'IF' is one of the most important and interesting words in the English language, being used to express hypothetical thought. The use of conditionals such as 'if' also distinguishes human intelligence from that of all other animals. In this volume, Jonathan Evans and David Over present a new theoretical approach to understanding hypothetical thought. The book draws on studies from the psychology of judgement and decision making, as well as philosophical logic.
Was love invented by European poets in the Middle Ages or is it part of human nature? Will winning the lottery really make you happy? Is it possible to build robots that have feelings? These are just some of the intriguing questions explored in this guide to the latest thinking about the emotions. Drawing on a wide range of scientific research, from anthropology and psychology to neuroscience and artificial intelligence, Emotion: The Science of Sentiment takes the reader on a fascinating (...) journey into the human heart. (shrink)
This paper forms an introduction to this issue, the contents of which arose directly or indirectly from a conference in May 2001 on Corruption of scientific integrity? — The commercialisation of academic science. The introduction, in recent decades, of business culture and values into universities and research institutions is incompatible with the openness which scientific and all academic pursuit traditionally require. It has given rise to a web of problems over intellectual property and conflict of interest which has even led (...) to corporate sponsors’ suppressing unfavourable results of clinical trials, to the detriment of patients’ health. Although there are those who see the norms of science developing to recognise the importance of instrumental science aiming at specific goals and of knowledge judged by its value in a context of application, none justifies the covert manipulation of results by vested interest. Public awareness of these problems is growing and creating a climate of opinion where they may be addressed. We suggest a way forward by the introduction of nationally and internationally-accepted guidelines for industrial collaboration which contain proper protections of the core purposes of universities and of the independence of their research. Some codes suggested for this purpose are discussed. We note that some universities are moving to adopt such codes of conduct, but argue the need for strong support from the government through its funding bodies. (shrink)
Was love invented by European poets in the middle ages, as C. S. Lewis claimed, or is it part of human nature? Will winning the lottery really make you happy? Is it possible to build robots that have feelings? These are just some of the intriguing questions explored in this new guide to the latest thinking about the emotions. Drawing on a wide range of scientific research, from anthropology and psychology to neuroscience and artificial intelligence, Emotion: The Science of Sentiment (...) takes the reader on a fascinating journey into the human heart. Illustrating his points with entertaining examples from fiction, film, and popular culture, Dylan Evans ranges from the evolution of the emotions to the nature of love and happiness to the language of feelings, offering readers the most recent thinking on real life topics that touch us all. But Emotion is also a book filled with surprises. Readers will discover, for instance, that the basic emotions are felt the world over--whether we live in the shadow of Times Square or in the depths of the rain forest, we all feel the emotions of disgust, joy, surprise, anger, fear, and distress. We find out that, according to research, winning the lottery does not cause a lasting increase in happiness--a short-lived euphoria is followed in almost every case with a return to our usual emotional state, if not worse. And we meet Kismet, an MIT robot that can express a wide range of emotions, from fear to happiness. Fun to read and based on the latest scientific thinking, here is a stimulating look at our emotions. (shrink)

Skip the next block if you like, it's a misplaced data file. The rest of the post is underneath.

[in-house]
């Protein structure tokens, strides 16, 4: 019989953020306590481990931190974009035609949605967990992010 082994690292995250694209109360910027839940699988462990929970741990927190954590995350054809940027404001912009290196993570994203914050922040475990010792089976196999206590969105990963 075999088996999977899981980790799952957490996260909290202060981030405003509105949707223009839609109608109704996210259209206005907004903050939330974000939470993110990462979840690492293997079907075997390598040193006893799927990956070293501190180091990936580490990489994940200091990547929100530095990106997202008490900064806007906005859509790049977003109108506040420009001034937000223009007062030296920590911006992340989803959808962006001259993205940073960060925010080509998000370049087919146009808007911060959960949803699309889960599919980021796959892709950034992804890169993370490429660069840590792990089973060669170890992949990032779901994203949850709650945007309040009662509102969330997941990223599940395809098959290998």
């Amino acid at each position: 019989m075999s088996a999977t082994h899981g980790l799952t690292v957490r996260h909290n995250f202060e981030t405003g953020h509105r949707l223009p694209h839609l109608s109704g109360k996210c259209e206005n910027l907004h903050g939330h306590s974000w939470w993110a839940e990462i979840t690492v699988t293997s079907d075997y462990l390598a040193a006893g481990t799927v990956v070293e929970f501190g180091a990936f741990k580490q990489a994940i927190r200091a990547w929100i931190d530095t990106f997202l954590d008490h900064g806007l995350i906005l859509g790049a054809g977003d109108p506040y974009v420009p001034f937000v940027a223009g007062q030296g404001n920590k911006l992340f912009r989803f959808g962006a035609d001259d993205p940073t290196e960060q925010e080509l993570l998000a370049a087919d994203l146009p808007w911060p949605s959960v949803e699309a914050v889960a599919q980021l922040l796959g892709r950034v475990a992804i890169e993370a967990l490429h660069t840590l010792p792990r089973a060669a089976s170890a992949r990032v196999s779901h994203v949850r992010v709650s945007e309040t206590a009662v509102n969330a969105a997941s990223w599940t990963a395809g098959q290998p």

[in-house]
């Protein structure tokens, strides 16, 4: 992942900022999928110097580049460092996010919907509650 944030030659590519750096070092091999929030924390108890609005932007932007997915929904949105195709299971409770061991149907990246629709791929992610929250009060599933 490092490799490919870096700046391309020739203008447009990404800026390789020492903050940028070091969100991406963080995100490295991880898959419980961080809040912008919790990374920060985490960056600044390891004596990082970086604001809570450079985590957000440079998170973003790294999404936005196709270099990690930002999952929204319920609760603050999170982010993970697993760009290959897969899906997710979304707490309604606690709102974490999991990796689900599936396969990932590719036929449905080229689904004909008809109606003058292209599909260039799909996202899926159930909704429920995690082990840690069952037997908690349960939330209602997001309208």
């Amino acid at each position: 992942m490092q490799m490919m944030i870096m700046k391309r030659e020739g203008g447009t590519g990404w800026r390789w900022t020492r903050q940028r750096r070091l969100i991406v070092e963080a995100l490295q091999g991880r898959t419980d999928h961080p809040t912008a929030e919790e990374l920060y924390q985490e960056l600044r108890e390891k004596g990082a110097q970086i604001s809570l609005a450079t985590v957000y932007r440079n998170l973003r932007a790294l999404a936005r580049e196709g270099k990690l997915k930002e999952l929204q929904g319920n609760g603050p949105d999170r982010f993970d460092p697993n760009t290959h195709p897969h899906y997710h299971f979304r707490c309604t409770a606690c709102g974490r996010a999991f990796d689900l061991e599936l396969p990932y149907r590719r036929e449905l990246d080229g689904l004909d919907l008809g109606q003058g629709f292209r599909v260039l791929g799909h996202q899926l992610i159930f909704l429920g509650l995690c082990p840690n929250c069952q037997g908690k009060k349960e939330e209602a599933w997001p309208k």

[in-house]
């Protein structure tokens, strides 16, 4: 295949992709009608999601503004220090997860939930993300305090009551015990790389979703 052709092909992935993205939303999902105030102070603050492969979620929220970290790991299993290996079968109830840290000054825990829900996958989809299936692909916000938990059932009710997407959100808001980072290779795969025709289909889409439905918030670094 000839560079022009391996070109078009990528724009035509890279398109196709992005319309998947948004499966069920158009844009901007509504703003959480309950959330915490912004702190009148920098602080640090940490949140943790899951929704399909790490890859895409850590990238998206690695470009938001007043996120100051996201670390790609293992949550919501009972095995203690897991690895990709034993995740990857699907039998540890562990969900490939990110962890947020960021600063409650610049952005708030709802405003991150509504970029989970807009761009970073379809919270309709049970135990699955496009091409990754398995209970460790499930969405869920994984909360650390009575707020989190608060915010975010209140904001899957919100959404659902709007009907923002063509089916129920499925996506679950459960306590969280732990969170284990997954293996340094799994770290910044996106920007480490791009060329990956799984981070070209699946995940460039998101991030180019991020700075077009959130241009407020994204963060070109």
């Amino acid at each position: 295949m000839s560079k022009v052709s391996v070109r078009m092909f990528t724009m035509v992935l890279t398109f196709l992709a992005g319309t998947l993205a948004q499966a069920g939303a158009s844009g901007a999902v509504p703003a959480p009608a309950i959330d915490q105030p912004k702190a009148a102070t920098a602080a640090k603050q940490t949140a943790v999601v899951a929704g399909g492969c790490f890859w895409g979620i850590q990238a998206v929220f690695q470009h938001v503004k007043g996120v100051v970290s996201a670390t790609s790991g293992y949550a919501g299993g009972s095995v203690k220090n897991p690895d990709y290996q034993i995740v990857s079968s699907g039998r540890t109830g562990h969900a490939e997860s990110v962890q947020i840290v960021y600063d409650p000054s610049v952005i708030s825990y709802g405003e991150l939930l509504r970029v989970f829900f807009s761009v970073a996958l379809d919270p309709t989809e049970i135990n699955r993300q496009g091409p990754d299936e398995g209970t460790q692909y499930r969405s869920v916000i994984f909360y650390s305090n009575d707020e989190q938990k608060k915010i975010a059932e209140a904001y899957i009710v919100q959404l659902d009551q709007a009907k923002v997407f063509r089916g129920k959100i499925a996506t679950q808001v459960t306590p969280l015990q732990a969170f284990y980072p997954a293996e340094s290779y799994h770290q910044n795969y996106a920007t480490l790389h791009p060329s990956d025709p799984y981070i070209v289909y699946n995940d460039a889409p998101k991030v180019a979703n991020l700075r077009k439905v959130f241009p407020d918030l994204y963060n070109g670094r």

The ability to reason independently from one's own goals or beliefs has long been recognised as a key characteristic of the development of formal operational thought. In this article we present the results of a study that examined the correlates of this ability in a group of 10-year-old children ( N = 61). Participants were presented with conditional and relational reasoning items, where the content was manipulated such that the conclusion to the arguments were either congruent, neutral, or incongruent with (...) beliefs, and either logically valid or logically invalid. Participants also received a measure of working memory capacity (the counting span task) and a measure of inhibitory control (the stop signal task). Indices of belief bias and logical reasoning on belief-based problems were predicted independently by both measures. In contrast logical reasoning on belief neutral problems was predicted by working memory alone. The findings suggest that executive functions play a key role in the development of children's ability to decontextualise their thinking. (shrink)